Monday, June 18, 2012

THE CHALLENGE OF BUDGETTING FOR A POOR UGANDA

Last week Spanish Prime minster Mariano Rajoy in a text to his finance minister urging him to hold out for a better deal in negotiations for a bailout of Spanish banks said. “We are the number four power in Europe. Spain is not Uganda.”

When the text was released the Uganda social media chattering classes went into overdrive, so much so that the furor became a story on the BBC.

Spain is amuch richer country than Uganda based on per capita figures alone -- $31,000 for Spain and $1,250 for Uganda adjusted for living standards ion the respective nations. But their economy is in much sorrier state. Their economy is contracting, they are suffering the after effects of property bubble burst and Their banks are hobbled with so much bad debt that their collapse could threaten the future of the Euro zone. The bailout of the banks could cost upwards of $100b according to conservative estimates.

Finance minister Maria Kiwanuka read her second budget on Thursday and it was very hard to see the glass as half full.

The economic growth halved to 3.2% from the previous year, revenue collections came in short of budget and more than 10 million people are living in abject poverty, more if you do away with the subhuman requirements – living on less than a dollar a day, abject poverty calculations entail.

Our situation compared to Spain is not unlike the situation US billionaire Donald Trump found himself in the 1990s when pointing out that the beggar on the street was much better off than he was. Whereas the beggar had nothing to his name Trump was indebted to the tune of billions of dollars. The pan handler is probably still where he is while Trump is now stronger than ever.

Faced with the challenge of making investments that will spur more and more growth – good economics, and on the other hand dribbling in the hard decisions over tie versus all at once – good politics, you had the sense Kiwanuka was struggling.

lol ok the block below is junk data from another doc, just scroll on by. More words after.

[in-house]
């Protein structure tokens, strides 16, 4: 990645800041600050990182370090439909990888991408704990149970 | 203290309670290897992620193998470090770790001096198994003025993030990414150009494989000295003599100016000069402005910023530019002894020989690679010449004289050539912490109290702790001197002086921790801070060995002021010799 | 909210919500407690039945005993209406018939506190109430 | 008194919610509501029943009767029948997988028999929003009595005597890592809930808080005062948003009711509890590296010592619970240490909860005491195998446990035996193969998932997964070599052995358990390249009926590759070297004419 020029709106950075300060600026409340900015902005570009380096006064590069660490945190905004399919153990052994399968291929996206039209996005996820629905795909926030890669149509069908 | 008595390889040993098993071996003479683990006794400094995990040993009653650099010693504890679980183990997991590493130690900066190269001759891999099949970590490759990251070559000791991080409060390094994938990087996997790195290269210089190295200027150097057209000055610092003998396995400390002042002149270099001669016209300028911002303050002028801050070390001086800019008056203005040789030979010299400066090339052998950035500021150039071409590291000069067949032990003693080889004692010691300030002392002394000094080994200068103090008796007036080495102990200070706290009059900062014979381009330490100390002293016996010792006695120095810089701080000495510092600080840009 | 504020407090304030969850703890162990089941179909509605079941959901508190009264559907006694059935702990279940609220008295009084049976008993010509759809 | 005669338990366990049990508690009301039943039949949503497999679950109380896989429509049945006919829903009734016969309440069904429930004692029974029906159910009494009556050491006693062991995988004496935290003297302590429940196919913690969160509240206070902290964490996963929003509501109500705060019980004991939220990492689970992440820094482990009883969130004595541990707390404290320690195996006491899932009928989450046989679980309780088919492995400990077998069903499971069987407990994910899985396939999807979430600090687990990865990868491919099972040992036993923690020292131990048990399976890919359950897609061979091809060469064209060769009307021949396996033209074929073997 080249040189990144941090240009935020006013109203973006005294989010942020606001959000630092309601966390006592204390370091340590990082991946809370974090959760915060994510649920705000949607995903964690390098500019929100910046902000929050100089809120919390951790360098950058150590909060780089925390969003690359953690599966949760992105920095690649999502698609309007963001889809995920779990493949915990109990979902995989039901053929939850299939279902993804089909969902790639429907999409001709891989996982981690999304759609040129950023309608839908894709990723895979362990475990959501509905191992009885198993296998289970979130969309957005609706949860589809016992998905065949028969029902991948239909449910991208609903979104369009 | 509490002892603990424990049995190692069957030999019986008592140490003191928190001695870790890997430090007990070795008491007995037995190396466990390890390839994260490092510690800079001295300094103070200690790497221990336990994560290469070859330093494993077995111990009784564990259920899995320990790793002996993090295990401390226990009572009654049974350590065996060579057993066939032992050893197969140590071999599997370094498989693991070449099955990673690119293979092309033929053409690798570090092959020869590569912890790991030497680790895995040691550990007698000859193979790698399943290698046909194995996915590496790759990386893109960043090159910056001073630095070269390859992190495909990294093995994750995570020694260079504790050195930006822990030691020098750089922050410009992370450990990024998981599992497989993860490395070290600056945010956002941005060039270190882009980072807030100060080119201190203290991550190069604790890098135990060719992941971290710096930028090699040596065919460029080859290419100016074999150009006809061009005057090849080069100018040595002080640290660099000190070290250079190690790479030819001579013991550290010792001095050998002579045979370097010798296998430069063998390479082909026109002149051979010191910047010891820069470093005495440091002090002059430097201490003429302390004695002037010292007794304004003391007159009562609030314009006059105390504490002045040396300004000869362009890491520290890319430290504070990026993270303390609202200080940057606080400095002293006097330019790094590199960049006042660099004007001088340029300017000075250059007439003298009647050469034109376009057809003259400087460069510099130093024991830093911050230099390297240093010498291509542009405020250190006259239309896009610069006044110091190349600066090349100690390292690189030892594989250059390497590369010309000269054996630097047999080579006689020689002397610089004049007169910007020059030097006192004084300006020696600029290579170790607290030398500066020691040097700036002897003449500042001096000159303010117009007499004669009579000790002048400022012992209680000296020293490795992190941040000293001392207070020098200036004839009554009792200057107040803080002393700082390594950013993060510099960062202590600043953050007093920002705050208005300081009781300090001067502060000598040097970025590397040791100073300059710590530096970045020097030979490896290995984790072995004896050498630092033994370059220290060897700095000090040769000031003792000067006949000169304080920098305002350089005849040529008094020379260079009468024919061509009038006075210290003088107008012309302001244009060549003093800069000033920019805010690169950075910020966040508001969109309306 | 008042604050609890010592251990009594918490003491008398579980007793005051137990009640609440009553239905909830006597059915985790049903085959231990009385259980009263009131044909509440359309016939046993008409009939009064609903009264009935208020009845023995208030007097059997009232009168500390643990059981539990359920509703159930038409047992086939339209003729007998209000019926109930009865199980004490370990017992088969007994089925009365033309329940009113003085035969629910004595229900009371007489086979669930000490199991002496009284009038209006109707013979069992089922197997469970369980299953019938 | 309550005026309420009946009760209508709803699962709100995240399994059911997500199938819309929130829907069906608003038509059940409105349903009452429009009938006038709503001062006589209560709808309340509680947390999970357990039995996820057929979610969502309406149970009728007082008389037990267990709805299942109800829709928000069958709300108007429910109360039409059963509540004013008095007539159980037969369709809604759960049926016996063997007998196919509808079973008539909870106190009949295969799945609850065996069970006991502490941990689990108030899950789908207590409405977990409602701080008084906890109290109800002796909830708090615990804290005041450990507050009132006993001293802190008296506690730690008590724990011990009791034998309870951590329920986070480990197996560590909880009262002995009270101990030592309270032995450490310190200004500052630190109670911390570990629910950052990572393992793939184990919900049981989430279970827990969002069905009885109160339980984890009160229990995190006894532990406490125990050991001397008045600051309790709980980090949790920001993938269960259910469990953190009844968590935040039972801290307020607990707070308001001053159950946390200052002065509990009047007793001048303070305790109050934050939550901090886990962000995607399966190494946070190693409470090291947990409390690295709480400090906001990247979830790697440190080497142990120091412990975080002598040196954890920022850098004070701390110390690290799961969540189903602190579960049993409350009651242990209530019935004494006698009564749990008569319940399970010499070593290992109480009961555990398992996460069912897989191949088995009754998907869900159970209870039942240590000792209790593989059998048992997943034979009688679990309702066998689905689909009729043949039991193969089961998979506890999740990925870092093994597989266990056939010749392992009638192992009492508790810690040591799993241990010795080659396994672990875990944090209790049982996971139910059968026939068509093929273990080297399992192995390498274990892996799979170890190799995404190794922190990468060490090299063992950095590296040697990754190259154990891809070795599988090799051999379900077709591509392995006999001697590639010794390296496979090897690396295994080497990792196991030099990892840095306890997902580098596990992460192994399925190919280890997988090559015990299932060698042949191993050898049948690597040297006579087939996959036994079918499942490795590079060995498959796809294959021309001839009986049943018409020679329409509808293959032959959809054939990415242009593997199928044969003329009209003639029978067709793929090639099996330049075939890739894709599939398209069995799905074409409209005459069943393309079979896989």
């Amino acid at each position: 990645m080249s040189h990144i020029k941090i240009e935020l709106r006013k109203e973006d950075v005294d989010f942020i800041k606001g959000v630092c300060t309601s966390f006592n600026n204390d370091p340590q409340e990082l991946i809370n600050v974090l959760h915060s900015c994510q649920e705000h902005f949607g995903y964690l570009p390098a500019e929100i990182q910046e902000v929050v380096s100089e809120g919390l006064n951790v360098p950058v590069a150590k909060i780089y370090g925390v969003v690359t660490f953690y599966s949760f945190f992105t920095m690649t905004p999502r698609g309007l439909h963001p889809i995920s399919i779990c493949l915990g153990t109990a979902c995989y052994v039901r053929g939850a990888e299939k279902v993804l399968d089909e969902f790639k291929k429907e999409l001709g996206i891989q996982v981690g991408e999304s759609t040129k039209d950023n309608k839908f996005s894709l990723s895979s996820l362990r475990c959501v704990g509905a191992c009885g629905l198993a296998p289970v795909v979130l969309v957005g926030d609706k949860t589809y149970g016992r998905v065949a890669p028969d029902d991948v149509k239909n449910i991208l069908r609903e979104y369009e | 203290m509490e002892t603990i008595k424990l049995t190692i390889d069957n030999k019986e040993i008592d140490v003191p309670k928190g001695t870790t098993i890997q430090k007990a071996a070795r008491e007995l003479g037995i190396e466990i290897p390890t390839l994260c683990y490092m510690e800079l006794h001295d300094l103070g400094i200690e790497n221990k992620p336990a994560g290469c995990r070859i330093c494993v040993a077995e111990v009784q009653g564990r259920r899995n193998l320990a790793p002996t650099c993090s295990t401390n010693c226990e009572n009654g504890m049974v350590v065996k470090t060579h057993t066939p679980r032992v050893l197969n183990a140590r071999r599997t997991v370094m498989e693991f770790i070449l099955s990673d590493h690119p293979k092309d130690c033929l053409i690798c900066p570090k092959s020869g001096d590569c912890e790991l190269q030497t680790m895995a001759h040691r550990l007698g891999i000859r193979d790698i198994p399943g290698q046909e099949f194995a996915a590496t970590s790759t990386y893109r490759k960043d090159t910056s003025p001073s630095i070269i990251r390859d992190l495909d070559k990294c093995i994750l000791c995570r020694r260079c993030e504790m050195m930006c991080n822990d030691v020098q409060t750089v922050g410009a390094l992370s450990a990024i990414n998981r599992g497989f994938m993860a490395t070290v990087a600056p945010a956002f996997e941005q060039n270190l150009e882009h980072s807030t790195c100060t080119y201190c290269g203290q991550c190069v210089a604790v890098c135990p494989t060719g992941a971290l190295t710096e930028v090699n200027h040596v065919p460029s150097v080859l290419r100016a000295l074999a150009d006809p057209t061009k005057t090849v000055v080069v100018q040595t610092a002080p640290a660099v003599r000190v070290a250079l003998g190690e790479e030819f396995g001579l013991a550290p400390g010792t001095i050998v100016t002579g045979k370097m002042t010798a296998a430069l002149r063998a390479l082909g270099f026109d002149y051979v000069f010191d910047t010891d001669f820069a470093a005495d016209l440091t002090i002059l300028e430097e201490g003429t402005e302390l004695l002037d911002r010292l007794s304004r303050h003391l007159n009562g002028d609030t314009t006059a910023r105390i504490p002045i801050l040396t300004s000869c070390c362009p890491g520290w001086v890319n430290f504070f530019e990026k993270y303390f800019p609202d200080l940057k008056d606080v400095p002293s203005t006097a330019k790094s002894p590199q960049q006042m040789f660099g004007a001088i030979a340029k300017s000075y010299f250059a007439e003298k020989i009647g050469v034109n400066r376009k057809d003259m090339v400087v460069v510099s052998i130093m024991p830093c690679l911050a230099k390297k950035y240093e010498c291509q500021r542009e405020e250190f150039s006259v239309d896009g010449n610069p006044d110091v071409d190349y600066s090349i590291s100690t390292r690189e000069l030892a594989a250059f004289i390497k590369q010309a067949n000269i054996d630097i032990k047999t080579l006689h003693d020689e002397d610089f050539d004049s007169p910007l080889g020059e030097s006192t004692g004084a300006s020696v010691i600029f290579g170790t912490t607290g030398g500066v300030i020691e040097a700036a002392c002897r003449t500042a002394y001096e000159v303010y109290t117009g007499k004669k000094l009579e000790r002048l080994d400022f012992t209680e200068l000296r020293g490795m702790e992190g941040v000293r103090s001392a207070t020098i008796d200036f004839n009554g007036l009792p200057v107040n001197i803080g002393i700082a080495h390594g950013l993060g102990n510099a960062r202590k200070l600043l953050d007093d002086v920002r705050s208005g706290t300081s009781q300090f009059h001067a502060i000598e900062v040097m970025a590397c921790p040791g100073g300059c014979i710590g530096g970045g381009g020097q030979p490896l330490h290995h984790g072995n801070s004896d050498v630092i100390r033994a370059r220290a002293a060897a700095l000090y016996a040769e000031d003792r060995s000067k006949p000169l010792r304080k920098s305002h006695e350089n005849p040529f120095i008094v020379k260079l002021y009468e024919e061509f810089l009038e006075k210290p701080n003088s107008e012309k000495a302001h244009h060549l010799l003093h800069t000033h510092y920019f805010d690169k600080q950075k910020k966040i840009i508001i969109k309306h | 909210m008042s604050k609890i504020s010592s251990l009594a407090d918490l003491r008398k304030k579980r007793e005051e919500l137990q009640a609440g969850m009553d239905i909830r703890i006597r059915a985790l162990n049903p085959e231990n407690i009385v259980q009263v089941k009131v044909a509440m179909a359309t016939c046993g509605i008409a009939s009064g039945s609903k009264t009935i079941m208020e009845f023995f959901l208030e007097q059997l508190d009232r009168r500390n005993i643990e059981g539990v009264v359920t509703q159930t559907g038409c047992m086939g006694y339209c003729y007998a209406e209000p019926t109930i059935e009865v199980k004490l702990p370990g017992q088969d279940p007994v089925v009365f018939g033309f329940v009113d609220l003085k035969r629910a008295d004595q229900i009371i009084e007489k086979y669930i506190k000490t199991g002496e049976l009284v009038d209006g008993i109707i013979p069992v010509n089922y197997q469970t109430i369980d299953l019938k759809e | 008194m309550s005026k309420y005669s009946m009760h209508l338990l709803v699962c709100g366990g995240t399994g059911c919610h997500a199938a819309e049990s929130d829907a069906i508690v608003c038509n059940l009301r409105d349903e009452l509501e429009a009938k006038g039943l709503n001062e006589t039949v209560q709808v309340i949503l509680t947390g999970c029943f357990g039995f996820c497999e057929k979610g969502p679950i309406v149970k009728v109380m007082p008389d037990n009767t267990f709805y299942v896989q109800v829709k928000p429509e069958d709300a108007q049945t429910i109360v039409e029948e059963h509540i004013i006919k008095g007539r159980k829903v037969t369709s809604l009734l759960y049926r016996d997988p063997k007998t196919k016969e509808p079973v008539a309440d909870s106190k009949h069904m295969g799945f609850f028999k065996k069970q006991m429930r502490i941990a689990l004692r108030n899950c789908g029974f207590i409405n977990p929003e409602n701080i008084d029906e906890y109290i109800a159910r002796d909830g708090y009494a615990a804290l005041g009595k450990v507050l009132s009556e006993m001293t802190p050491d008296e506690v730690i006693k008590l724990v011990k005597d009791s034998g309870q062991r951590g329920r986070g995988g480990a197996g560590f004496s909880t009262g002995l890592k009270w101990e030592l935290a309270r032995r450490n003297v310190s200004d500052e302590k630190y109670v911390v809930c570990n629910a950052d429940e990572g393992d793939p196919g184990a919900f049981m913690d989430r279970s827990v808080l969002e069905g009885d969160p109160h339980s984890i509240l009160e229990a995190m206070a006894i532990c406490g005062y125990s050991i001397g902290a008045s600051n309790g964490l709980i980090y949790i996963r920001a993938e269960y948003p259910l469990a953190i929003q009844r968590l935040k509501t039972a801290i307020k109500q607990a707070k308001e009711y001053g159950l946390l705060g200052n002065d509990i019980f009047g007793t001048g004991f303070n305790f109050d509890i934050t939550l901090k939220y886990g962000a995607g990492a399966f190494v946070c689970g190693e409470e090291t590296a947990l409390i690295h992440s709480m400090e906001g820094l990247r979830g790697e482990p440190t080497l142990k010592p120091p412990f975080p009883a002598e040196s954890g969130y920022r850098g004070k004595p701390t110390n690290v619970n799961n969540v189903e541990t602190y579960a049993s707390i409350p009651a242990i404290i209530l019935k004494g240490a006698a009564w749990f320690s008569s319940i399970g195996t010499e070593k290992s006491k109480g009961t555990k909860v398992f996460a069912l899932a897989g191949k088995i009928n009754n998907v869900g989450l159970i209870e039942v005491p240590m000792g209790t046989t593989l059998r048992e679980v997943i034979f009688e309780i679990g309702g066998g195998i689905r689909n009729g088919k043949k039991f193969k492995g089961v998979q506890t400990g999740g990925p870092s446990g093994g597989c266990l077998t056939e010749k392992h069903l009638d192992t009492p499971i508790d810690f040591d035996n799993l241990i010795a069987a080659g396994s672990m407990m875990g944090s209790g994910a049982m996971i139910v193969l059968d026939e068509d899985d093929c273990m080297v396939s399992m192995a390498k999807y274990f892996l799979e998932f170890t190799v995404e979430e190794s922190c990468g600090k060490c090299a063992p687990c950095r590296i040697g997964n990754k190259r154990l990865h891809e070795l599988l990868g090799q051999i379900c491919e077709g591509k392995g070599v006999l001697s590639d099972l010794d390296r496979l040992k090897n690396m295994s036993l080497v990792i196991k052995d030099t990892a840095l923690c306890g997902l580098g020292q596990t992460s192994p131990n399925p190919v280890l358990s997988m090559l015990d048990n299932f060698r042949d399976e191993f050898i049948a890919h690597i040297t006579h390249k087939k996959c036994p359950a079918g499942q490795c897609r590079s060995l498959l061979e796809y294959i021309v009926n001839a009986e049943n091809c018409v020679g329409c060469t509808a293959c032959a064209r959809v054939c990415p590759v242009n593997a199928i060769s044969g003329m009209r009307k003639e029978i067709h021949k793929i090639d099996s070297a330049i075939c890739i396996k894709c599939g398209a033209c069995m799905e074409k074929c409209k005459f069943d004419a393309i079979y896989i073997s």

With our ratio of revenues to GDP largely unchanged for the last decade and donors tightening their purse strings while our expenditure demands continue to grow with a rising population, something has to give. And that most likely be will be a tightening of our own belts in the short term or until investments like the power dams and roads push up productivity and hopefully improve our lives in the process.

Our needs are huge. In the budget the minister pushed up the works ministry’s budget up almost twice in order to steer more and more of the budget towards road construction and rehabilitation. We upped the education budget almost by a fifth. These two are key to future growth of nations.

Analysts who started watching China three decades ago reported that they were investing a lot on building ports, road, rail and other communication networks. They poured in prodigious amounts in to their education systems especially science and technology. They have been doing this consistently for more than 30 years and are not letting up now as the second largest economy in the world. The challenge with infrastructure and more so health and education is that the returns on investment my take decades to show.

Political pressures often prevents countries from making the long term sustained investment required to attain take off.

The noises from government suggest the they are prepared to take the tough political decisions to lay the foundation for takeoff. We have done it before and we can do it again.

In the 1980s the Ugandan economy was a pale shadow of its current self: Revenues were anemic, the public sectors were hemorrhaging even the little we collecting and in addition stifling the private sector through its monopoly corporations. In order to turn it around government privatized the companies liberalized the markets and focused on stabilising the economy. All politically unpopular decisions at the time, but we bit the bullet and as an economy we are better from the experience.

Back to the #SpainisnotUganda protest. Spain has the advantage  of having access to the bigger markets of Europe and so access to credit, expertise and all it would take to turn it around are all within reach. But Spain is going to have to take many politically unpopular decisions, expect a series of fallen governments as they try to dig themselves out of their current economic woes.

As for Uganda expect more belt tightening in coming years as we try to make the long term choices needed to move us to thenext level.

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